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The Royal College of Psychiatrists Improving the lives of people with mental illness

Two seconds to say yes

Uganda - Kampala

March 2012

I wasn’t originally going to write a blog on this assignment as I considered it would be an uninteresting read in terms of the nature of the mission here.

However, after some rumination and discussion with colleagues, I thought maybe it would be good to show the more mundane part of international development work. I love doing direct clinical care, training and training of the trainer, but this was work was almost entirely paper-based. Also I was stuck indoors in a giant eight day meeting.

I have always said that if you are doing international work right it is probably somewhat dull. I wouldn’t describe my experience  in Uganda as dull even though it may sound dull being stuck in workshop for eight days. It was actually a fascinating experience and I learned a huge amount of how to do this work right.  

February 2012

As Idi Amin is no longer President of Uganda, some of the Asians he drove out are coming back. Uganda has been at peace for about seven years now which is why many are incensed at Joseph Kony,Lord Liberation Army, who gave the impression that Uganda is still at war.

Tackling AIDSs has been an astounding success but the rate is increasing again. People are highly aware of HIV and prevention is though a multi-pronged campaign of education.

Uganda is known for its homophobia but is probably not much different to many other countries in the region. I know that there are those in UK who  feel that we should not support Uganda because of this. It is a tricky area. At least in mental health we' re committed to designing programmes which are non-judgemental, where there's unconditional respect for all patients and carers.

One of the big challenges facing Uganda at the moment is the increasing rates of the bizarre,chilling  and unexplained Nodding disease in the north of the country. In this condition, children between 5 to 15, developa  nodding motion when faced with food and stop eating. They eventually die. In Uganda it falls under mental health. It appears that the disease has been spread by hysteria but there are more conventional medical cases. It is also found in South Sudan and a few other countries and is currently the subject of an international health investigation. Our health ministry colleagues were very preoccupied with Nodding disease and it'll be a big challenge to a poor country.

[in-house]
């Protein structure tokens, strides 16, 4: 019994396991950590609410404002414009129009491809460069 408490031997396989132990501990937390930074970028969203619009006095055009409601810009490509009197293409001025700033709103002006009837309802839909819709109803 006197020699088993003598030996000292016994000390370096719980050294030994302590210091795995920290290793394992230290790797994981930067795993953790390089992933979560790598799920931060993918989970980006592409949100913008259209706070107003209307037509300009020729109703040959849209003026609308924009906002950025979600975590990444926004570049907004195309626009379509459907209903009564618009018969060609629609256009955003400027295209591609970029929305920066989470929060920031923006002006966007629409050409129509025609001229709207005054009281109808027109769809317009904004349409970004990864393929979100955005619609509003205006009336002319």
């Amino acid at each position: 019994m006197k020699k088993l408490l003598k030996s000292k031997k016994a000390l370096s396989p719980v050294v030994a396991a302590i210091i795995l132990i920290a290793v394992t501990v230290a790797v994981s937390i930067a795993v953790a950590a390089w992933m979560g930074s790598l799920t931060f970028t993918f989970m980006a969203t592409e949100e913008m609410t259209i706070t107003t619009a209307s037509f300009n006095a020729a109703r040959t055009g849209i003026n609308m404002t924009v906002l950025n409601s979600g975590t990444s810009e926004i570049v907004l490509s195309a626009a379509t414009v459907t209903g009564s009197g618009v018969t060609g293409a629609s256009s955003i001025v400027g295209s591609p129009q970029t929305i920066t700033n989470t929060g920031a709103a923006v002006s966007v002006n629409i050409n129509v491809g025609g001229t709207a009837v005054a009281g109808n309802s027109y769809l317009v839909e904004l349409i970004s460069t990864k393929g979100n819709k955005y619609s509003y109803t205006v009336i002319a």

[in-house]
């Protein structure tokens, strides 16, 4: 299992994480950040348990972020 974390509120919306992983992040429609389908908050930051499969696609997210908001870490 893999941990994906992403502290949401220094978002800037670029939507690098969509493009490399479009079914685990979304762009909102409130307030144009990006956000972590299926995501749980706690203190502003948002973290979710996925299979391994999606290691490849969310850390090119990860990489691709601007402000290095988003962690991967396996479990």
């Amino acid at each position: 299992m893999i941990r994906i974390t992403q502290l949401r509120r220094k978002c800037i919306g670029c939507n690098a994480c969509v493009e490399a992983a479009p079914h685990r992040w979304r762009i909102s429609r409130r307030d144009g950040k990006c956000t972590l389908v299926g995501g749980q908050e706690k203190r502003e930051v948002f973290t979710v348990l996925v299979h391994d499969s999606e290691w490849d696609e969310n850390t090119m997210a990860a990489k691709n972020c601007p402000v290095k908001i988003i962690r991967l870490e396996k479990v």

In February 2012, WHO contact me (out of blue) to ask if I would be interested in doing some work in Uganda based on the mhGAP. After about 2 seconds I said yes. I am passionate about the mhGAP approach, especially incorporating mental health into primary care.

In case anyone still hasn’t heard me talk about this - this is the WHO approach of addressing the inequality of mental health provision in low and middle income countries. It means that mental health is brought to primary care level and health workers are trained to identify and treat basic mental health problems. They refer on any that are in any way complex. It is a double system of primary care mental health clinics with secondary referral systems for complex cases. There is a manual that is a guide to management. Coupled with this are training materials and supervision systems. It is a way of scaling up mental health in places that wouldn’t have access to any service otherwise. Conditions covered are the MNS conditions  – mental, neurological and substance abuse. So the anomaly, for a western psychiatrist, is that epilepsy is part of the mental health system.

This can work as long as there is a political, training, supervision drive and a robust secondary referral mechanism. So with all this in the background I was proud to be asked by WHO to be part of the design planning of a programme to scale up mhGAP in parts of Uganda.

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About this blog

Dr Peter Hughes - consultant psychiatrist








Dr Peter Hughes is a consultant psychiatrist based at Springfield University Hospital, London. He has an interest in international psychiatry and has been travelling to Africa over the last five years doing short-term assignments in mental health.He has recently flown to Uganda to work on a mental health programme. This is a personal account of Dr. Peter Hughes' volunteer mission with Who and World Vision Australia.


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